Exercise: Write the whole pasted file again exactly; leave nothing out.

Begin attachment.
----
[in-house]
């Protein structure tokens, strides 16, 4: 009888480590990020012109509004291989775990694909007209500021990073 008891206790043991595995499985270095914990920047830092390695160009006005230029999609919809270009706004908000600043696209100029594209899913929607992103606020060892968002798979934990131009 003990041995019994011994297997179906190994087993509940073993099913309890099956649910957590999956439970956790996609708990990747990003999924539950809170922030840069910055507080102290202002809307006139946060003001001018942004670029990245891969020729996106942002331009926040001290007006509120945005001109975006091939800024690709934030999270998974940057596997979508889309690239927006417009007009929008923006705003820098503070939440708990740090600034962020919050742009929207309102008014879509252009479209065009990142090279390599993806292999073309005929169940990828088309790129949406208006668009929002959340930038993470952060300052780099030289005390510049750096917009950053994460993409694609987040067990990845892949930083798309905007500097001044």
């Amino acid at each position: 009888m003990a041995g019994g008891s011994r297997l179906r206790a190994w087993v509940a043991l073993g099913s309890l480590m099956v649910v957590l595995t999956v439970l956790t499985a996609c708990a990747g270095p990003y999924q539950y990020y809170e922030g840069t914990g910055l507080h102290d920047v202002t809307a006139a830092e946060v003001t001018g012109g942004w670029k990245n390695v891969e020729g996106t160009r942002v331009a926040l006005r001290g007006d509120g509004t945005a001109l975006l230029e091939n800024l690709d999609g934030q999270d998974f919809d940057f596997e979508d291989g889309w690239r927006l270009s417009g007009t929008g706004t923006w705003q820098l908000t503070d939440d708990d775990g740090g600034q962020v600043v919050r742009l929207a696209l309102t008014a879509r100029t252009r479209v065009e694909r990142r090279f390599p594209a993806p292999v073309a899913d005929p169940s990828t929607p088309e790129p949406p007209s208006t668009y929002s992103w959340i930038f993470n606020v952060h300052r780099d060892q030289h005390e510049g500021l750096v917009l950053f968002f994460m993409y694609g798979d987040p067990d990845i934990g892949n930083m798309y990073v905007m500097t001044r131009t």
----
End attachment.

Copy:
[in-house]
């Protein structure tokens, strides 16, 4: 009888480590990020012109509004291989775990694909007209500021990073 008891206790043991595995499985270095914990920047830092390695160009006005230029999609919809270009706004908000600043696209100029594209899913929607992103606020060892968002798979934990131009 003990041995019994011994297997179906190994087993509940073993099913309890099956649910957590999956439970956790996609708990990747990003999924539950809170922030840069910055507080102290202002809307006139946060003001001018942004670029990245891969020729996106942002331009926040001290007006509120945005001109975006091939800024690709934030999270998974940057596997979508889309690239927006417009007009929008923006705003820098503070939440708990740090600034962020919050742009929207309102008014879509252009479209065009990142090279390599993806292999073309005929169940990828088309790129949406208006668009929002959340930038993470952060300052780099030289005390510049750096917009950053994460993409694609987040067990990845892949930083798309905007500097001044």
């Amino acid at each position: 009888m003990a041995g019994g008891s011994r297997l179906r206790a190994w087993v509940a043991l073993g099913s309890l480590m099956v649910v957590l595995t999956v439970l956790t499985a996609c708990a990747g270095p990003y999924q539950y990020y809170e922030g840069t914990g910055l507080h102290d920047v202002t809307a006139a830092e946060v003001t001018g012109g942004w670029k990245n390695v891969e020729g996106t160009r942002v331009a926040l006005r001290g007006d509120g509004t945005a001109l975006l230029e091939n800024l690709d999609g934030q999270d998974f919809d940057f596997e979508d291989g889309w690239r927006l270009s417009g007009t929008g706004t923006w705003q820098l908000t503070d939440d708990d775990g740090g600034q962020v600043v919050r742009l929207a696209l309102t008014a879509r100029t252009r479209v065009e694909r990142r090279f390599p594209a993806p292999v073309a899913d005929p169940s990828t929607p088309e790129p949406p007209s208006t668009y929002s992103w959340i930038f993470n606020v952060h300052r780099d060892q030289h005390e510049g500021l750096v917009l950053f968002f994460m993409y694609g798979d987040p067990d990845i934990g892949n930083m798309y990073v905007m500097t001044r131009t």